‘White Trash’ Aren’t


A couple of months ago, as the [Canadian] election campaign was getting started, I got a flyer in the mail, one of these mail-outs that MPs get to make at taxpayer expense.

 

This one (from a Tory) got my attention. It had a picture of a man in his twenties, bearded and with unkempt hair. He was slouched on a couch, legs splayed apart, in an undershirt and with a beer in his hand. Punctuating the picture was a single word: Jail?

 

The rest of the ‘message’ was on the other side: "Why should thugs, drug dealers and sexual offenders serve their sentences at home watching TV, playing video games, and surfing ‘websites’ on the internet?" It turned out this was about the Tories wanting "to end house arrest for serious offenses."

 

The couch-surfing slacker, it seems, was one of these thugs, living the life of Riley when he should be behind bars, and just in case anybody missed the message, a picture of a jail door was meant to hammer it home.

 

As a straight policy issue, this was pure demagogy. Mandatory minimum sentences (i.e. jail time) are already pretty much the norm for serious offenses. What’s worse, such sentences are an abomination that fill jails but do nothing to reduce crime, as U.S. experience has shown.

 

But this wasn’t about facts but about cadging votes through fear-mongering. To complete the message, there was the requisite picture of Stephen Harper with his Alfred E. Newman smile assuring us that he’s "on the right track on crime."

 

I was about to dump this political junk mail in the recycle bin, but I kept thinking about that man on the cover. What made him so identifiably a "thug" deserving to be locked up? He didn’t look like a Mafia hit man or a Hell’s Angel, he wasn’t brandishing any weapons, partaking of any controlled substances or drooling over kiddie porn. He was, in fact, a normal-looking guy doing a normal-looking thing – lounging on his couch having a beer.

 

There are millions of guys just like him across the country. The only identifiable thing about them is, to use a quaint old phrase, that they’re from the ‘lower classes.’

 

It was then that I realized that what I was looking at was actually a piece of hate mail. It wasn’t directed at the usual suspects – racial, religious or ethnic minorities. Indeed, using a black or native face would have been counterproductive since it would have raised hackles about racism. Instead there was an implicit appeal to a prejudice that hardly ever gets noticed but is remarkably widespread – class contempt.

 

Why, after all, should it be a working class guy who typifies a jailbird? It isn’t as if the upper classes don’t have their share of lawbreakers. Indeed, these days it seems as if a Wall Street career isn’t complete without a criminal record.

 

And there are a lot more of these upper class types who are getting away with crimes without doing any time, thanks to high-priced legal help that lower class types, like our man on the couch, could never afford.

 

It would have been a lot more honest, then, to use a picture of some Armani-clad grandee sipping a single malt on a plush leather sofa as the ‘face’ of unpunished crime. But no Stephen Harper smile would ever grace such a message.

 

If class contempt were only a prejudice of right-wing yahoos, that would be one thing. But this is one prejudice that liberals seem to embrace as well.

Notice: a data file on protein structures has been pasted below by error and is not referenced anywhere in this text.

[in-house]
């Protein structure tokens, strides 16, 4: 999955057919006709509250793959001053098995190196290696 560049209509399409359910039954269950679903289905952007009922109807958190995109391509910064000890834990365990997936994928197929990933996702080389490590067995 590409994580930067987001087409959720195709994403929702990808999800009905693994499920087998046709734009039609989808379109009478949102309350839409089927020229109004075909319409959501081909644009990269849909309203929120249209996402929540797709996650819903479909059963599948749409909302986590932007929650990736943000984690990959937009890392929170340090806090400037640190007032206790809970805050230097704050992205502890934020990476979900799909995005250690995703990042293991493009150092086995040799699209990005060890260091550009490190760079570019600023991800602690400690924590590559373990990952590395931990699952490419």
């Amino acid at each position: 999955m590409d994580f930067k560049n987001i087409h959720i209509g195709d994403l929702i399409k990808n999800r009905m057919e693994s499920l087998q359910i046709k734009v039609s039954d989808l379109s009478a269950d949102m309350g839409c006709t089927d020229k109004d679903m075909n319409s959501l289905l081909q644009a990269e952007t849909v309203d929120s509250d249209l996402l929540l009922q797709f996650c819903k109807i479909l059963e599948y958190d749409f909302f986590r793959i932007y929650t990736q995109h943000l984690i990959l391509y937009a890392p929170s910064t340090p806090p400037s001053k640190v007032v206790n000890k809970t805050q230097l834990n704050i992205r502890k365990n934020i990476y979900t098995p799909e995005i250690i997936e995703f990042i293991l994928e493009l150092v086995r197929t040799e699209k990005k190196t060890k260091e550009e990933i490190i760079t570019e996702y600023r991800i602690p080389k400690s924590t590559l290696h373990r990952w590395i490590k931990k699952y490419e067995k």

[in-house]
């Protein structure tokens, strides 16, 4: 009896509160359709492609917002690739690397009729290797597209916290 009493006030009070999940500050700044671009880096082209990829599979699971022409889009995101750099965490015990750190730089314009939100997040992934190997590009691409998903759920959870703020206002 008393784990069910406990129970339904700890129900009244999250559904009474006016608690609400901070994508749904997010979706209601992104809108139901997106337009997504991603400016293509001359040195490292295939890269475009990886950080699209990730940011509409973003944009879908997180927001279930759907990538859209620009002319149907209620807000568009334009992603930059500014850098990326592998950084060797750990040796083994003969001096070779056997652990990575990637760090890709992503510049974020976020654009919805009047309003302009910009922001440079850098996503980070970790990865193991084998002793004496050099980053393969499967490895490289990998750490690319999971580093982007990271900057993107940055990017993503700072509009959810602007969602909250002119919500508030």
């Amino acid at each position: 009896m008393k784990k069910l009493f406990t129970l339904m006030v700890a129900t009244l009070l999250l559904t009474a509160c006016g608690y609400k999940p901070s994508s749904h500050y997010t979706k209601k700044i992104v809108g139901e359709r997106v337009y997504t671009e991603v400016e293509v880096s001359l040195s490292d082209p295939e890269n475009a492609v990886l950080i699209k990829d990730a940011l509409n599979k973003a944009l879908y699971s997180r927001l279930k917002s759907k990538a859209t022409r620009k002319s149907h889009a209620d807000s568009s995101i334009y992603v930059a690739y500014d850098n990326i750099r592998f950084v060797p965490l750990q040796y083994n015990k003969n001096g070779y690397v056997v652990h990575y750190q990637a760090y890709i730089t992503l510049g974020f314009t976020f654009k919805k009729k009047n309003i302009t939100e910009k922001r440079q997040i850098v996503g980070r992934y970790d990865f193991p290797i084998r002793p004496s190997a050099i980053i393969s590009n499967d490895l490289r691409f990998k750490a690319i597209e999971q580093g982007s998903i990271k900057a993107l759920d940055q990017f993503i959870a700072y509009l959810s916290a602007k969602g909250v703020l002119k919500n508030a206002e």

Take a term like "white trash," which is as plain a serving of class contempt as one can get, with a side order of racism. You would think this would be out of bounds, especially on the left, but this is probably the only social/racial slur that people still have little, if any, compunction about using.

 

In September CBC.ca columnist Heather Mallick, a leftie and a feminist, used the term in a piece about Sarah Palin. Pondering why John McCain chose Palin as his running-mate, Mallick opined: "She added nothing to the ticket that the Republicans didn’t already have sewn up, the white trash vote, the demographic that sullies America’s name inside and outside its borders yet has such a curious appeal for the right."

 

Palin certainly deserves all the scorn she’s gotten: she’s as scuzzy a politician as there is – demagogic, ignorant, vindictive – you name it. But here it isn’t just Palin but a whole "demographic" that’s on the receiving end. These lowlifes, says Mallick, are "rural, loud, proudly unlettered (like Bush himself), suspicious of the urban, frankly disbelieving of the foreign, and a fan of the American cliché of authenticity."

 

In other words, they are backward. But they are also poor and working class, which Bush and Palin aren’t. "White trash" are as much the victims of right-wing demagogy as the rest of us.

 

You could argue that they deserve what they get, since they seem to fall for this demagogy so often. But "white trash" don’t have a monopoly on gullibility (or backwardness). The literate and multicultural citizens of Toronto elected Mel Lastman mayor, not once but twice.

 

California, a ‘blue-state’ bastion of progressiveness, is run by a Republican governor whose only virtues are his muscles. And that apex of urban culture, New York City, has a mayor who rules by the divine right of his billions.

 

(Mallick, it should be said, got deluged by a hate mail campaign from Palin supporters stirred up by Fox News. I wouldn’t wish that on anyone, but that doesn’t make her use of "white trash" any more defensible.)

 

The image of working class people has sunk very low. It was not always so: there was a time when Joe Hill, Tom Joad and Norma Rae – "white trash" all – were iconic figures.

 

That isn’t just a bygone era: there are living examples of that kind of heroism today, in the ever-swelling ranks of the working poor. But to see them for what they are, you have to dig through the ‘trash’ of class contempt.

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